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Fernhill
Castlefern Road (geograph 5093468).jpg
Castlefern Road, Fernhill (2015)
Population 2,200 (2018)
OS grid reference NS61815941
Country Scotland
Sovereign state United Kingdom
Post town GLASGOW
Postcode district G73 4
Dialling code 0141
Ambulance Scottish
EU Parliament Scotland
UK Parliament
  • Rutherglen and Hamilton West
Scottish Parliament
  • Rutherglen
List of places
UK
Scotland
55°48′29″N 4°12′23″W / 55.80813°N 4.20652°W / 55.80813; -4.20652Coordinates: 55°48′29″N 4°12′23″W / 55.80813°N 4.20652°W / 55.80813; -4.20652

Fernhill is a residential neighbourhood in the Scottish town of Rutherglen in South Lanarkshire; it is situated south of the River Clyde and borders the Rutherglen neighbourhoods of High Burnside to the north and Cathkin to the east, the Glasgow district of Castlemilk to the west, and the open lands of Fernbrae Meadows (formerly Blairbeth Golf Club which closed in 2015) to the south. Its location on a steep incline which is part of the Cathkin Braes range of hills offers panoramic views over the south and eastern parts of Greater Glasgow.

Fernhill is within the Rutherglen South ward of South Lanarkshire Council which is also the extent of the neighbourhood community policing zone; local councillors include the experienced politician Robert Brown.

History

St Mark Church in Fernhill - geograph.org.uk - 119814
St. Marks RC Church at the western side of Fernhill

Until about 1950 the lands of Fernhill were open fields to the south of Rutherglen outwith the boundaries of the town, overlooked by a large mansion (Fernhill House, constructed around 1870). In order to alleviate overcrowding and housing shortages in central Rutherglen (caused in part by the construction of a Dual carriageway bypass road through the town), the town council identified and purchased the territory for a housing scheme. Construction took place over the late 1950s and 1960s. The district consists of terraced and semi-detached houses as well as apartments and maisonettes in traditional tenement style buildings and standalone flat-roofed blocks.

The edge-of-town development has some similarities with the much larger Castlemilk housing estate which borders Fernhill immediately to the west and was built around the same time for similar reasons. Residents of Fernhill and Castlemilk have suffered as a result of antisocial behaviour and territorial violence between rival youth gangs, although in recent years this has been tackled and the situation appears to be improving.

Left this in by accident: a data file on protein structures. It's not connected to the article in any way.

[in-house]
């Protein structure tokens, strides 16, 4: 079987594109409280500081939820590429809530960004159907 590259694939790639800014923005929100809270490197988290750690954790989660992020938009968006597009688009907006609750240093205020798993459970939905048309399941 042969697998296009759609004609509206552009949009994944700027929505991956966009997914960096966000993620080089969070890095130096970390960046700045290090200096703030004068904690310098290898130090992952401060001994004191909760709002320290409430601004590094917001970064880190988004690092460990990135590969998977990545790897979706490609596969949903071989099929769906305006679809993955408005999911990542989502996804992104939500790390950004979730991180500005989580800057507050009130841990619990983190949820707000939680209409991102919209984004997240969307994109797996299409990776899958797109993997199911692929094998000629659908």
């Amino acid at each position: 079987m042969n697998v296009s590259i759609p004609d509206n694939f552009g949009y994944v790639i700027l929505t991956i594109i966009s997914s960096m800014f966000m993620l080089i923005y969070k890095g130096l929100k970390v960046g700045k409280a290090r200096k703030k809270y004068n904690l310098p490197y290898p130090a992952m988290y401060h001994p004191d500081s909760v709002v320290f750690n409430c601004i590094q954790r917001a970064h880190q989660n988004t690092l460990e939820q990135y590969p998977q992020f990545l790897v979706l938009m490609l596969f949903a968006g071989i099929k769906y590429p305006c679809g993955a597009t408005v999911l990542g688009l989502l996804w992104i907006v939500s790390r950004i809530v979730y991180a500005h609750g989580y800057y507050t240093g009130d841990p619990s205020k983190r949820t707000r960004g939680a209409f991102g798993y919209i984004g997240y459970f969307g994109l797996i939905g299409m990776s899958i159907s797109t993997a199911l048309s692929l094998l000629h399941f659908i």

The boundary between the two areas, which also separates the Glasgow and South Lanarkshire local authority zones, is known as the ‘Hole in the wall’, a historic term referring to an opening between fields on a drover’s route across the undeveloped countryside. Today this is the site of the area’s main landmark, a whitewashed statue by Kenny Hunter of a boy with binoculars and cape looking downhill towards Glasgow. A motto below the statue reads “Somewhere in the distance… Is My Future”.

King of the Castle (detail) - geograph.org.uk - 948690
King Of The Castle / Boy Wonder statue on the boundary between Fernhill and Castlemilk (Kenny Hunter 2000)

In common with many urban neighbourhoods in the UK, the area suffered over decades from a lack of employment opportunities and underinvestment, leading to social problems and deterioration in some of its housing stock and amenities. Improvements to Fernhill in the 21st century as part of a regeneration masterplan include the opening of a new Community and Sports Centre in 2011 replacing the outdated pavilion on the same site, energy efficiency improvements, and the rebuilding of local shops on the main road in 2014.

In 2014 the local council released plans to complete the Rutherglen bypass road (see above) along the north side of Fernhill to better link Glasgow to East Kilbride and alleviate pressure on traffic along other routes including Fernhill Road. However the ‘Cathkin Relief Road’ project faced considerable local opposition as the undeveloped land earmarked for the road had been used as an informal park by locals for many years, and it was also felt this new road could isolate Fernhill from the other nearby communities. Ultimately these concerns were disregarded and the project was approved in late 2015; work began on the site in 2016.

Facilities

Fernhill and Cathkin Church - geograph.org.uk - 123309
Fernhill & Cathkin Church

There are two places of worship at either end of the main road through the district: St. Marks RC Church at the west side and Fernhill & Cathkin Church (of Scotland) at the east side.

There is a regular public bus service running along Fernhill Road, linking the community to Rutherglen, central Glasgow and East Kilbride. The nearest train station is Burnside which is a distance of approximately ¾ mile.

There are no local authority schools in Fernhill itself - the closest primary schools are in Cathkin (Cathkin Primary) and Blairbeth (St. Marks RC Primary) and affiliated to Cathkin High School and Trinity High School respectively; however it is the location of one of the more prestigious fee-paying educational institutions in Scotland, Fernhill School who have their premises at the highest point of the incline at the southern edge of the district – the main building is the historic Fernhill House which is the oldest surviving structure in the area.

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